University of Twente Student Theses


Targeting integrins for self-stimulating cells with BMP-7 by using bispecific VHHs

Grobbink, A.M. (2021) Targeting integrins for self-stimulating cells with BMP-7 by using bispecific VHHs.

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Abstract:Osteoarthritis (OA) is one of the most common chronic health conditions and causes major disability worldwide. There is an urgent need to develop a minimally invasive, disease modifying treatment for the regeneration of cartilage. To date, BMP-7 has proven to be one of the most effective growth factors in enhancing the anabolic activity of chondrocytes. In this proof of principle study, bispecific VHHs were used to target Integrin β1 (ITGB1) and BMP-7 simultaneously to enable controlled BMP-7 delivery in vitro as a possible therapy for OA. First, the binding affinity of the two bispecific VHH (G7-FSH-14F8 and G7-WHR-3C9) was characterized with surface plasmon resonance imaging (SPRi). To localize and confirm binding and dual binding, immunofluorescence assays were performed. Pathway activation after BMP-7 stimulation in presence or absence of VHHs was assessed with luciferase, qPCR, and western blot assays. SPRi showed a high binding affinity of both bispecific VHHs for ITGB1 and BMP-7. Immunofluorescent assays showed binding of FSH-14F8 and Bi14F8 towards ITGB1 located at the focal adhesions and resulted in reduced binding of cells, whereas WHR-3C9 and Bi3C9 showed less impact on cell stretching and binding towards ITGB1 showed a diffuse signal over the entire cell surface. Furthermore, luciferase and qPCR assays resulted in higher expression levels after stimulation with Bi3C9, compared to Bi14F8. In conclusion, it was shown that both VHHs can be exploited for long term BMP-7 delivery. This study suggests that Bi3C9 showed preferable characteristics and should be used in future in vitro experiments. To target chondrocytes in vivo, bispecific VHHs targeting BMP-7 and a tissue-specific protein need to be developed. This thesis has clearly shown that bispecific VHHs can be used for targeted delivery of BMP-7 in vitro and shows great promise for disease-modifying treatments for the regeneration of cartilage.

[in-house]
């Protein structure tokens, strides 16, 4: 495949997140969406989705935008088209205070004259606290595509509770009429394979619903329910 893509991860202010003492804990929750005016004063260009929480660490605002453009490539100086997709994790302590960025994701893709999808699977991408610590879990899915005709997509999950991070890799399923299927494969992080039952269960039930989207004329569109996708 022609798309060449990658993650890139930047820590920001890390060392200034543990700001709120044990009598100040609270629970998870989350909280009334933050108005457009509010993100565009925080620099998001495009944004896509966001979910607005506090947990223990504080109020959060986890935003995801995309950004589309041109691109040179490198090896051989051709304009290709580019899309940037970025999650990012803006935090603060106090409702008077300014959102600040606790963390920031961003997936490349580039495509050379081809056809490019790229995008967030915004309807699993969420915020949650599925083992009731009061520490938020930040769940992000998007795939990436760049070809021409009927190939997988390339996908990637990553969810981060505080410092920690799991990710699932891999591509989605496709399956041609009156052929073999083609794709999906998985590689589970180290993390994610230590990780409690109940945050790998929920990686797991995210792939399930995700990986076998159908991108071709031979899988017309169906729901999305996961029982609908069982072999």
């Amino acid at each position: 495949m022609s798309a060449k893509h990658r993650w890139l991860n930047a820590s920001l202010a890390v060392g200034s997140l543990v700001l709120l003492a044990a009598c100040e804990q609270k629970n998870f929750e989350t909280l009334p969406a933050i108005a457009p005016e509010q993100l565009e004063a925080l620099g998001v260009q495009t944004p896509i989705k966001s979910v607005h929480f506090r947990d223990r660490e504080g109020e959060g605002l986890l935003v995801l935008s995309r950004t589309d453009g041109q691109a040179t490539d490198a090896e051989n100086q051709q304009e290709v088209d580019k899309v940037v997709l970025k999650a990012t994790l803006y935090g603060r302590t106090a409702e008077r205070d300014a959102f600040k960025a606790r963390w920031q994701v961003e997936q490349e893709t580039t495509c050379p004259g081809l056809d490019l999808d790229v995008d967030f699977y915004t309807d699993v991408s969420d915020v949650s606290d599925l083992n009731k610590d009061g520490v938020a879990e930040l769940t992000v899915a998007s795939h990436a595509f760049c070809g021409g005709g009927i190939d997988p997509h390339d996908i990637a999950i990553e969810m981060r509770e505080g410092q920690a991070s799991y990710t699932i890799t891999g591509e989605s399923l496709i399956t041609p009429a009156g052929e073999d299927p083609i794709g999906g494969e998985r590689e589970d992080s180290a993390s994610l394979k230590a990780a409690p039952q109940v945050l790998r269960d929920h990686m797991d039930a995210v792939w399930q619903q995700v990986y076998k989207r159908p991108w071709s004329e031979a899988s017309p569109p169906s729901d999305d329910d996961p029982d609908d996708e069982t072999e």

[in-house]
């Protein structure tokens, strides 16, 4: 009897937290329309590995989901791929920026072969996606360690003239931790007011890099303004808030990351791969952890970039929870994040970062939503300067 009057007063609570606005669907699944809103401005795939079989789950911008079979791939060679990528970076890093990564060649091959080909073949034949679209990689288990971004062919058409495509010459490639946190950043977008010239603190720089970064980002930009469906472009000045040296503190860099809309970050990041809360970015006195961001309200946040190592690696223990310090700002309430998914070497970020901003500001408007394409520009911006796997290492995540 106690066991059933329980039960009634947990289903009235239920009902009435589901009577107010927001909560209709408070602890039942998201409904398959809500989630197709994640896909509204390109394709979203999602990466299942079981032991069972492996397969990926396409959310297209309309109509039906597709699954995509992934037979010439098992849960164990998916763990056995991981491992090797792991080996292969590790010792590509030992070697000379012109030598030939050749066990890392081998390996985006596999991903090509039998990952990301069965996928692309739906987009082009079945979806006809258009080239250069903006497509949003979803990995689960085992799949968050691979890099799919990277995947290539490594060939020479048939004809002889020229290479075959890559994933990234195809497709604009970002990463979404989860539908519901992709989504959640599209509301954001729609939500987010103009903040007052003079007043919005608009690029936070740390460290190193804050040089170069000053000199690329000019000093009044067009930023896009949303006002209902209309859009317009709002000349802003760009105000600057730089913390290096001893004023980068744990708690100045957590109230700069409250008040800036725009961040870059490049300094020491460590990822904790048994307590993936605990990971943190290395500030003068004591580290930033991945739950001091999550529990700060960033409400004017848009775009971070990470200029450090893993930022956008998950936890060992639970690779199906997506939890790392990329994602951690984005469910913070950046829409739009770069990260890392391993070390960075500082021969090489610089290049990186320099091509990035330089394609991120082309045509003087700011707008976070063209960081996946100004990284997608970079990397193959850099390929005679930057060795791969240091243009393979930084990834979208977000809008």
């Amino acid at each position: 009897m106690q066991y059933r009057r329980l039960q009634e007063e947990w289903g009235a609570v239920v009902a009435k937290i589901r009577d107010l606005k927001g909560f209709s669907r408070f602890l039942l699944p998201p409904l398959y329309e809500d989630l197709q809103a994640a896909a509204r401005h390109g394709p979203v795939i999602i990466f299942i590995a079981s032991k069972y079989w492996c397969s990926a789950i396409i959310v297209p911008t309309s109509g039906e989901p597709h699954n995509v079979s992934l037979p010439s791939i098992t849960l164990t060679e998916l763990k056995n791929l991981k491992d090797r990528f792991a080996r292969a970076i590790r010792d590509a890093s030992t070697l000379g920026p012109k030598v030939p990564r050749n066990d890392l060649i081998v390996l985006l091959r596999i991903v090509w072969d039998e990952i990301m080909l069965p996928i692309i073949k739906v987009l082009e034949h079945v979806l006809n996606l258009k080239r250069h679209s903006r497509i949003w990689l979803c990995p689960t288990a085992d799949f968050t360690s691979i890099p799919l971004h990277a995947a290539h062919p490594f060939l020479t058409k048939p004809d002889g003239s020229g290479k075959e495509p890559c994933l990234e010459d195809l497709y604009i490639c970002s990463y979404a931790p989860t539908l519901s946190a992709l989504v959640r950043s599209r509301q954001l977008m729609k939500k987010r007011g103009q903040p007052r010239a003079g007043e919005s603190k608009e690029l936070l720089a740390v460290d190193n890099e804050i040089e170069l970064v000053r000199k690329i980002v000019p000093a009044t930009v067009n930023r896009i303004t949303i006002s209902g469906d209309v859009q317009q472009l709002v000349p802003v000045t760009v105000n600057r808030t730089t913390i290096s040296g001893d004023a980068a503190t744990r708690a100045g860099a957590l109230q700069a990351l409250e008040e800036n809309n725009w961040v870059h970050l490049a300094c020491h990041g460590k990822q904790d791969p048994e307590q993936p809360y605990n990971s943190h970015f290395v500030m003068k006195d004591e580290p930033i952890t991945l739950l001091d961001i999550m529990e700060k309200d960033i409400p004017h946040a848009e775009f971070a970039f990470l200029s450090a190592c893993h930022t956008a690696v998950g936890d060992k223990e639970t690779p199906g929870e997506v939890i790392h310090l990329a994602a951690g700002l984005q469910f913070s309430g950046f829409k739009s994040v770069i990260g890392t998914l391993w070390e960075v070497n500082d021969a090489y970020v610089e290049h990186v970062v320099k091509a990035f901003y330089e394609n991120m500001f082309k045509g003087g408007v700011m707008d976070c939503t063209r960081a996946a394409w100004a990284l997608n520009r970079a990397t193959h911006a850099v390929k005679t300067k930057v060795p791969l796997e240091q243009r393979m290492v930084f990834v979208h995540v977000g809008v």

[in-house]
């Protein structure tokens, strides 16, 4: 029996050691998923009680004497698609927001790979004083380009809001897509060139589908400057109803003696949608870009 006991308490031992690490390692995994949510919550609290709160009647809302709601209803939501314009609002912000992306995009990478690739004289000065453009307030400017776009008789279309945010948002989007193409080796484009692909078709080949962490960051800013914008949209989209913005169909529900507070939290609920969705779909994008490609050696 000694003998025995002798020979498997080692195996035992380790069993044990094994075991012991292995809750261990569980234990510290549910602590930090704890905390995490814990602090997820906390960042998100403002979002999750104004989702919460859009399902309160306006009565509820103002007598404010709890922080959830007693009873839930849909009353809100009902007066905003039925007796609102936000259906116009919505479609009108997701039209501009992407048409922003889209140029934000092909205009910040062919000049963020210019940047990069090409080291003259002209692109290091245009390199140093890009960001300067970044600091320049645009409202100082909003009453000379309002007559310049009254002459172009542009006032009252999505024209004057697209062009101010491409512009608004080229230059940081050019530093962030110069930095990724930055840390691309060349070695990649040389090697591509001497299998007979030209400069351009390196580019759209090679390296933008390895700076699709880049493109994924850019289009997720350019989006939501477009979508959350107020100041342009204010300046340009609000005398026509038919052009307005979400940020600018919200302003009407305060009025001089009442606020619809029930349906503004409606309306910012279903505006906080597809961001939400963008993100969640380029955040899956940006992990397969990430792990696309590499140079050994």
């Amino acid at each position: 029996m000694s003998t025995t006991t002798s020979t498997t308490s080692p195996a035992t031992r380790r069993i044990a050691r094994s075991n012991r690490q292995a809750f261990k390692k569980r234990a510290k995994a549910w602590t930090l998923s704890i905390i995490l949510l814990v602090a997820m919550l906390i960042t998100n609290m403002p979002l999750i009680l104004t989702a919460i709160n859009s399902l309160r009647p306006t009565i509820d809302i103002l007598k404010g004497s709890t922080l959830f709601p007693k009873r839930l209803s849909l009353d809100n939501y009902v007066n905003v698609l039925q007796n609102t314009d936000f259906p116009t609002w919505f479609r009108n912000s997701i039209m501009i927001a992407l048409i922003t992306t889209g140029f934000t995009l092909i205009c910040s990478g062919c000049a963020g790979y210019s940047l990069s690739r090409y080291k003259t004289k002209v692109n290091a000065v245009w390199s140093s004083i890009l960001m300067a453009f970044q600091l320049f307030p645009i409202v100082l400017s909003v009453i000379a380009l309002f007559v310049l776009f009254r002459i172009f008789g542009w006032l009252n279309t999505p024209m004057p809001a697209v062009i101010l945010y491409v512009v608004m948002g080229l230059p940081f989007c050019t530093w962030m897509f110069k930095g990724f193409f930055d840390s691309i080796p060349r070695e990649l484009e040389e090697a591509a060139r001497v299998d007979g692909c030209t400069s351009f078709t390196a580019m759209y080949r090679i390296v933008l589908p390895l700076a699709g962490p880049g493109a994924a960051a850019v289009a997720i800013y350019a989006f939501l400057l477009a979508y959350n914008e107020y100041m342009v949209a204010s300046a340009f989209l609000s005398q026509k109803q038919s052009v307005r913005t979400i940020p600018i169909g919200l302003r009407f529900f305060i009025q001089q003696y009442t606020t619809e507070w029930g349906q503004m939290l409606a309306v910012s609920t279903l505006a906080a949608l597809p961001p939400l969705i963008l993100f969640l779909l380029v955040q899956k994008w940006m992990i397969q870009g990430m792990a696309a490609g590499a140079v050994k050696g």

Item Type:Essay (Master)
Faculty:TNW: Science and Technology
Programme:Biomedical Engineering MSc (66226)
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